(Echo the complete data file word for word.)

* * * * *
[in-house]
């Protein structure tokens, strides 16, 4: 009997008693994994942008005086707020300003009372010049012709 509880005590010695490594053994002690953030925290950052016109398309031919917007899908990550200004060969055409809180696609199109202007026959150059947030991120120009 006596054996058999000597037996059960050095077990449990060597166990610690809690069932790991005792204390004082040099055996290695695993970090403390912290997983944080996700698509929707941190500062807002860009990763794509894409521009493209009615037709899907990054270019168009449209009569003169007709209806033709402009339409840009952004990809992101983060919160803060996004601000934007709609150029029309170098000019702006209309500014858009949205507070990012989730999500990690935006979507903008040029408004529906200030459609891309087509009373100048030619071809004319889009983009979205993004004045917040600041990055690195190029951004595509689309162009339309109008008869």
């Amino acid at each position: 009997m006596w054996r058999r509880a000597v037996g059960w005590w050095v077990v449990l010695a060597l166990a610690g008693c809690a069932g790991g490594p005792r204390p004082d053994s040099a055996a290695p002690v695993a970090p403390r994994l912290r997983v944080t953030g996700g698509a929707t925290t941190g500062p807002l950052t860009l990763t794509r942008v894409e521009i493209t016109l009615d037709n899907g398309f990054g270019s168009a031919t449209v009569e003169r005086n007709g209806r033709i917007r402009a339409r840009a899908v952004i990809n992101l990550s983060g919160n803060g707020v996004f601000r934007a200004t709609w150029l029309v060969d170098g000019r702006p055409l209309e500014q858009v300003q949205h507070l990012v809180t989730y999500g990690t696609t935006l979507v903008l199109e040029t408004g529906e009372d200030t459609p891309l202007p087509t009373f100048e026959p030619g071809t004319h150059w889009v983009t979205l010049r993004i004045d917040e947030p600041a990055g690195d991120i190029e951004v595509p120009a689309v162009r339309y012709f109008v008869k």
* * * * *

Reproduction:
[in-house]
């Protein structure tokens, strides 16, 4: 009997008693994994942008005086707020300003009372010049012709 509880005590010695490594053994002690953030925290950052016109398309031919917007899908990550200004060969055409809180696609199109202007026959150059947030991120120009 006596054996058999000597037996059960050095077990449990060597166990610690809690069932790991005792204390004082040099055996290695695993970090403390912290997983944080996700698509929707941190500062807002860009990763794509894409521009493209009615037709899907990054270019168009449209009569003169007709209806033709402009339409840009952004990809992101983060919160803060996004601000934007709609150029029309170098000019702006209309500014858009949205507070990012989730999500990690935006979507903008040029408004529906200030459609891309087509009373100048030619071809004319889009983009979205993004004045917040600041990055690195190029951004595509689309162009339309109008008869």
């Amino acid at each position: 009997m006596w054996r058999r509880a000597v037996g059960w005590w050095v077990v449990l010695a060597l166990a610690g008693c809690a069932g790991g490594p005792r204390p004082d053994s040099a055996a290695p002690v695993a970090p403390r994994l912290r997983v944080t953030g996700g698509a929707t925290t941190g500062p807002l950052t860009l990763t794509r942008v894409e521009i493209t016109l009615d037709n899907g398309f990054g270019s168009a031919t449209v009569e003169r005086n007709g209806r033709i917007r402009a339409r840009a899908v952004i990809n992101l990550s983060g919160n803060g707020v996004f601000r934007a200004t709609w150029l029309v060969d170098g000019r702006p055409l209309e500014q858009v300003q949205h507070l990012v809180t989730y999500g990690t696609t935006l979507v903008l199109e040029t408004g529906e009372d200030t459609p891309l202007p087509t009373f100048e026959p030619g071809t004319h150059w889009v983009t979205l010049r993004i004045d917040e947030p600041a990055g690195d991120i190029e951004v595509p120009a689309v162009r339309y012709f109008v008869k």